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Artificial Intelligence Aging Computers and Medicine Diagnostics

New AI Model Can Estimate Your Age By Looking At Your Chest

6 months, 2 weeks ago

4575  0
Posted on Aug 17, 2023, 7 p.m.

A new AI model has been developed by Osaka Metropolitan University scientists using chest radiographs to accurately estimate chronological age. The researchers report that they found a positive relationship between differences in its estimates and chronological ages and a variety of chronic diseases, and their findings are published in The Lancet Healthy Longevity.

The deep learning-based artificial intelligence (AI) model was trained on chest radiographs of healthy people from multiple institutions, then the model was applied to radiographs from those with known diseases to analyze the relationships between the AI-estimated age and each disease. For the development, training, and internal/external testing of the AI model for age estimation data was collected from 67,099 chest radiographs of 36,051 healthy people who underwent checkups at three facilities between 2008-2021. The model showed a correlation coefficient of 0.95 between the estimation and chronological age, typically a 0.9 or higher is considered to be very strong.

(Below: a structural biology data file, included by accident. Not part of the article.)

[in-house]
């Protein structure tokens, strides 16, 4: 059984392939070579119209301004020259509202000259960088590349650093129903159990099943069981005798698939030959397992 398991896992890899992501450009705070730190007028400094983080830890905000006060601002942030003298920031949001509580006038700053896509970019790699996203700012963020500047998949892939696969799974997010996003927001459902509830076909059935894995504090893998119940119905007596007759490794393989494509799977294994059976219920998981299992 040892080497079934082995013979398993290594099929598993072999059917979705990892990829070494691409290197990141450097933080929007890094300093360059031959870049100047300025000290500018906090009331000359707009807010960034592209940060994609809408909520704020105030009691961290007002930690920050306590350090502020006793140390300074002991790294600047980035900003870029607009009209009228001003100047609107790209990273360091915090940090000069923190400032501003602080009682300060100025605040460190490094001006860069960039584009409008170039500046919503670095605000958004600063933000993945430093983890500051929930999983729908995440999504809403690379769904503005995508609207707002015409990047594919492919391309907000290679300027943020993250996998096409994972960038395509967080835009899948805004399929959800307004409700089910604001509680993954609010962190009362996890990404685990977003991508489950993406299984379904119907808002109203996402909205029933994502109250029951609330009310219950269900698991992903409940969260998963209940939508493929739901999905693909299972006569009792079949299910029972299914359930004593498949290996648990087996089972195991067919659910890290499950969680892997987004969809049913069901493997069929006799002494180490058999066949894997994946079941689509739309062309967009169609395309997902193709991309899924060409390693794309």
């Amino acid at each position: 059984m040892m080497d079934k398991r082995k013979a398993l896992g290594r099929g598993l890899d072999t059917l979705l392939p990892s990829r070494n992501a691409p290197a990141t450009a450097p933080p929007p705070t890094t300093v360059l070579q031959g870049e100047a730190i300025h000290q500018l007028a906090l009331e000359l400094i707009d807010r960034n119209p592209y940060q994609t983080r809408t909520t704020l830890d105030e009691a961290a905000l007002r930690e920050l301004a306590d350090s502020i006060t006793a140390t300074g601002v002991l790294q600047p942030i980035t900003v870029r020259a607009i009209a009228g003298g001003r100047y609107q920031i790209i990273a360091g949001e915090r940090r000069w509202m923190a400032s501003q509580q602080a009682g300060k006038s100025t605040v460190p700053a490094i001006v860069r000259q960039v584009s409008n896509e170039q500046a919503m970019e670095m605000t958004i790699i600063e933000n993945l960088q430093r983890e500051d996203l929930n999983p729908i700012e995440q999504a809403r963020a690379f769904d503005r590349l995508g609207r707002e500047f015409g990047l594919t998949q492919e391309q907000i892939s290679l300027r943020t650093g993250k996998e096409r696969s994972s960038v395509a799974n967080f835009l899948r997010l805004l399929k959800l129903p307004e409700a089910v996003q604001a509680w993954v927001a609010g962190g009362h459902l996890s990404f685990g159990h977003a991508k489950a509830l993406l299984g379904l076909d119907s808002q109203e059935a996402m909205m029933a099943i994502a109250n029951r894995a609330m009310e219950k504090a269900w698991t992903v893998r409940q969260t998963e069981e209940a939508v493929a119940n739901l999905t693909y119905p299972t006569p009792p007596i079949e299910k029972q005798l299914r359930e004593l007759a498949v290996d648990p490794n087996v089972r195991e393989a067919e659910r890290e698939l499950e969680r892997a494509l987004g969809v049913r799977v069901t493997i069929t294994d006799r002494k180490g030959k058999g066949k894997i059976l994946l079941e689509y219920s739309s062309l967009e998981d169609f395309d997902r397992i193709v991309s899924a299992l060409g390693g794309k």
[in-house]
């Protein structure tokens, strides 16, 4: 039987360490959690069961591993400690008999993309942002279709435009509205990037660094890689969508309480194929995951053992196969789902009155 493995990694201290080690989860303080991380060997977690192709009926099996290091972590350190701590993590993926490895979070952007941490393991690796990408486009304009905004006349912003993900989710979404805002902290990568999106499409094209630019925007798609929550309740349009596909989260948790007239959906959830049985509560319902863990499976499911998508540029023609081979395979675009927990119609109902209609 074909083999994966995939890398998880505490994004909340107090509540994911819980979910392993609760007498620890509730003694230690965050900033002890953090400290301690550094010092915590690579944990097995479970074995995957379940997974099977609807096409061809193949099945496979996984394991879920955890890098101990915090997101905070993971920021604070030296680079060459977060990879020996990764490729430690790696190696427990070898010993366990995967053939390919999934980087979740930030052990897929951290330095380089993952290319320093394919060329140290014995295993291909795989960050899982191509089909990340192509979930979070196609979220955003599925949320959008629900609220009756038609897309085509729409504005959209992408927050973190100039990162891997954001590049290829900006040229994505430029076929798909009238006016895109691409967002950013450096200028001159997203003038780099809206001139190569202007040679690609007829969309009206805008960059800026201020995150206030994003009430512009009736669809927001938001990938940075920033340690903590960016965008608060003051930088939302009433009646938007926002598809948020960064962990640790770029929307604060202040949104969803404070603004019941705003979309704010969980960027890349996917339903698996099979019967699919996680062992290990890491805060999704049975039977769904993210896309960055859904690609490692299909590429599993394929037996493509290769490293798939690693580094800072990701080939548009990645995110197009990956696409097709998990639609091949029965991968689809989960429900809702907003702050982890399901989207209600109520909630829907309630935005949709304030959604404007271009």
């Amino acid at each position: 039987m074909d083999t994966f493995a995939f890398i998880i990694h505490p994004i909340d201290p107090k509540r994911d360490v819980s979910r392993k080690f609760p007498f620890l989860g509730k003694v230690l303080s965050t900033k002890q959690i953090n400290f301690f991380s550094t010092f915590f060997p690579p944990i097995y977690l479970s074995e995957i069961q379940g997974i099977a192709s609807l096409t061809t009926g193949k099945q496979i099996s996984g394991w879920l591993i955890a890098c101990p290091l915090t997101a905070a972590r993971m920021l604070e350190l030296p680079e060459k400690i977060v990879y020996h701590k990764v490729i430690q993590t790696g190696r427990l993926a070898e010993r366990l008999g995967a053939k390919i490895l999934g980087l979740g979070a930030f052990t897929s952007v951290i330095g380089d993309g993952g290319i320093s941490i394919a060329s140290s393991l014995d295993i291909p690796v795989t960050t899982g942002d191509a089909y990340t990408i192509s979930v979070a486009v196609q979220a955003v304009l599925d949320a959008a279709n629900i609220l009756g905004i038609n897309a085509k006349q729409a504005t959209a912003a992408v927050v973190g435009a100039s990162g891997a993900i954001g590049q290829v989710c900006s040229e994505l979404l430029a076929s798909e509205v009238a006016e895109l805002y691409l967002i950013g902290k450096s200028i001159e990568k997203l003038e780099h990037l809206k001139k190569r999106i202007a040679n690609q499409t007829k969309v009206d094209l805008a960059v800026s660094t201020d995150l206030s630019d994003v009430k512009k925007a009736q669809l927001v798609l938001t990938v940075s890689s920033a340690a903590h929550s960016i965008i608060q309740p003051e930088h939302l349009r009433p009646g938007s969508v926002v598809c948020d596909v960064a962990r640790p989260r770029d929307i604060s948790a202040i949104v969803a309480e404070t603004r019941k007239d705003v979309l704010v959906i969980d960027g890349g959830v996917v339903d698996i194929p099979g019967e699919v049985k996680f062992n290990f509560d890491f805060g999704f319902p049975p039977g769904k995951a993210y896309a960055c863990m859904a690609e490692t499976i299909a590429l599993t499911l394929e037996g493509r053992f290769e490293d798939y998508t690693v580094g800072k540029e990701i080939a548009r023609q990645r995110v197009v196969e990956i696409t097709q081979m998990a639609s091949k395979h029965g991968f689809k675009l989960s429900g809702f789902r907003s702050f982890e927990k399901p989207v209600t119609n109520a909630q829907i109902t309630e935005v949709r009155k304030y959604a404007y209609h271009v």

To validate the usefulness of the AI model using chest radiographs as a biomarker, an additional 34,197 chest radiographs were compiled from 34,197 people with known diseases visiting two other institutions. These additional results demonstrated that the difference between the AI estimation of age and the patient’s chronological age was positively correlated with a variety of chronic diseases like hypertension, COPD, and hyperuricemia. Simply put, the higher the AI estimation compared to the person’s chronological age the more likely that person was to have a chronic disease. 

"Chronological age is one of the most critical factors in medicine," stated Mr. Mitsuyama. "Our results suggest that chest radiography-based apparent age may accurately reflect health conditions beyond chronological age. We aim to further develop this research and apply it to estimate the severity of chronic diseases, to predict life expectancy, and to forecast possible surgical complications."

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References/Sources/Materials provided by:

https://www.omu.ac.jp/en/info/research-news/entry-33595.html

https://www.omu.ac.jp/en/

http://dx.doi.org/10.1016/S2666-7568(23)00133-2

https://www.omu.ac.jp/en/info/research-news/entry-33595.html

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